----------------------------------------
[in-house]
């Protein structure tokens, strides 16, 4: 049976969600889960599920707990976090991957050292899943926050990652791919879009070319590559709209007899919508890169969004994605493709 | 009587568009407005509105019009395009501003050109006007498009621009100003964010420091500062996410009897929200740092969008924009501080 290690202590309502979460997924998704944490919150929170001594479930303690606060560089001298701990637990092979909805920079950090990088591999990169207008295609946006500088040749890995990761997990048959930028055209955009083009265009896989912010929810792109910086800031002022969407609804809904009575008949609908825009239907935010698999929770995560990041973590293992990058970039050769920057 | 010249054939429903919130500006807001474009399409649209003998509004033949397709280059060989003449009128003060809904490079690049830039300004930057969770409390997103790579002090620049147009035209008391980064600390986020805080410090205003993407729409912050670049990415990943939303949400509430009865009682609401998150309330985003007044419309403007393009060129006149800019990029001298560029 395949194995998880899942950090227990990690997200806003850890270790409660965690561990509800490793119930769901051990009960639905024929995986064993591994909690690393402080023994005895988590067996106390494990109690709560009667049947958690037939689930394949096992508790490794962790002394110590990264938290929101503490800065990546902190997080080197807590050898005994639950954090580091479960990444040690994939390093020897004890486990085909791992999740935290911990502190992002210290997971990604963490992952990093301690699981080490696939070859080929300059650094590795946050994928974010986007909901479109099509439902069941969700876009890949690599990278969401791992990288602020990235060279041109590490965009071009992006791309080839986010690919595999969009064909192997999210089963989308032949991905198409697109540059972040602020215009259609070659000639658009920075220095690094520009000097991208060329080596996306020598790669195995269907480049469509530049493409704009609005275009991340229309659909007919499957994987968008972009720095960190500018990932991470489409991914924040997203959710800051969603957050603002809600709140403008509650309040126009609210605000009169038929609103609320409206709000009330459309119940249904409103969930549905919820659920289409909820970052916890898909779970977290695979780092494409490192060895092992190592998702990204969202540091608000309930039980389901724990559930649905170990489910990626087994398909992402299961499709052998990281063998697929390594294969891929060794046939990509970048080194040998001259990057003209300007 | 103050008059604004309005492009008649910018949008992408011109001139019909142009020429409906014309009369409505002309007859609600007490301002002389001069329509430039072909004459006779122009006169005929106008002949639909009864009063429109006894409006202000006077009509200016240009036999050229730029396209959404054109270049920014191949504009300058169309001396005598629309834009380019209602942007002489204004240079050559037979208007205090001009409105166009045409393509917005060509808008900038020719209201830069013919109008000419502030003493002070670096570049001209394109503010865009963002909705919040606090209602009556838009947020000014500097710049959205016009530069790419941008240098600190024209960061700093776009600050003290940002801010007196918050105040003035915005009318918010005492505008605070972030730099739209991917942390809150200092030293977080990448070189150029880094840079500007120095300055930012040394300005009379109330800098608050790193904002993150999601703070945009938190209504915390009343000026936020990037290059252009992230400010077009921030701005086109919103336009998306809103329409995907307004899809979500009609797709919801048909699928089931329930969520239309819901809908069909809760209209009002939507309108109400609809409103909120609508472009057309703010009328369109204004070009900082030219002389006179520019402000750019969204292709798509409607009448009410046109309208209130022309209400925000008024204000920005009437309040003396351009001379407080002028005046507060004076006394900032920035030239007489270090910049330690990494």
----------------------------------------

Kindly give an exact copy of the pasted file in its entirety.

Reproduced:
[in-house]
């Protein structure tokens, strides 16, 4: 049976969600889960599920707990976090991957050292899943926050990652791919879009070319590559709209007899919508890169969004994605493709 | 009587568009407005509105019009395009501003050109006007498009621009100003964010420091500062996410009897929200740092969008924009501080 290690202590309502979460997924998704944490919150929170001594479930303690606060560089001298701990637990092979909805920079950090990088591999990169207008295609946006500088040749890995990761997990048959930028055209955009083009265009896989912010929810792109910086800031002022969407609804809904009575008949609908825009239907935010698999929770995560990041973590293992990058970039050769920057 | 010249054939429903919130500006807001474009399409649209003998509004033949397709280059060989003449009128003060809904490079690049830039300004930057969770409390997103790579002090620049147009035209008391980064600390986020805080410090205003993407729409912050670049990415990943939303949400509430009865009682609401998150309330985003007044419309403007393009060129006149800019990029001298560029 395949194995998880899942950090227990990690997200806003850890270790409660965690561990509800490793119930769901051990009960639905024929995986064993591994909690690393402080023994005895988590067996106390494990109690709560009667049947958690037939689930394949096992508790490794962790002394110590990264938290929101503490800065990546902190997080080197807590050898005994639950954090580091479960990444040690994939390093020897004890486990085909791992999740935290911990502190992002210290997971990604963490992952990093301690699981080490696939070859080929300059650094590795946050994928974010986007909901479109099509439902069941969700876009890949690599990278969401791992990288602020990235060279041109590490965009071009992006791309080839986010690919595999969009064909192997999210089963989308032949991905198409697109540059972040602020215009259609070659000639658009920075220095690094520009000097991208060329080596996306020598790669195995269907480049469509530049493409704009609005275009991340229309659909007919499957994987968008972009720095960190500018990932991470489409991914924040997203959710800051969603957050603002809600709140403008509650309040126009609210605000009169038929609103609320409206709000009330459309119940249904409103969930549905919820659920289409909820970052916890898909779970977290695979780092494409490192060895092992190592998702990204969202540091608000309930039980389901724990559930649905170990489910990626087994398909992402299961499709052998990281063998697929390594294969891929060794046939990509970048080194040998001259990057003209300007 | 103050008059604004309005492009008649910018949008992408011109001139019909142009020429409906014309009369409505002309007859609600007490301002002389001069329509430039072909004459006779122009006169005929106008002949639909009864009063429109006894409006202000006077009509200016240009036999050229730029396209959404054109270049920014191949504009300058169309001396005598629309834009380019209602942007002489204004240079050559037979208007205090001009409105166009045409393509917005060509808008900038020719209201830069013919109008000419502030003493002070670096570049001209394109503010865009963002909705919040606090209602009556838009947020000014500097710049959205016009530069790419941008240098600190024209960061700093776009600050003290940002801010007196918050105040003035915005009318918010005492505008605070972030730099739209991917942390809150200092030293977080990448070189150029880094840079500007120095300055930012040394300005009379109330800098608050790193904002993150999601703070945009938190209504915390009343000026936020990037290059252009992230400010077009921030701005086109919103336009998306809103329409995907307004899809979500009609797709919801048909699928089931329930969520239309819901809908069909809760209209009002939507309108109400609809409103909120609508472009057309703010009328369109204004070009900082030219002389006179520019402000750019969204292709798509409607009448009410046109309208209130022309209400925000008024204000920005009437309040003396351009001379407080002028005046507060004076006394900032920035030239007489270090910049330690990494």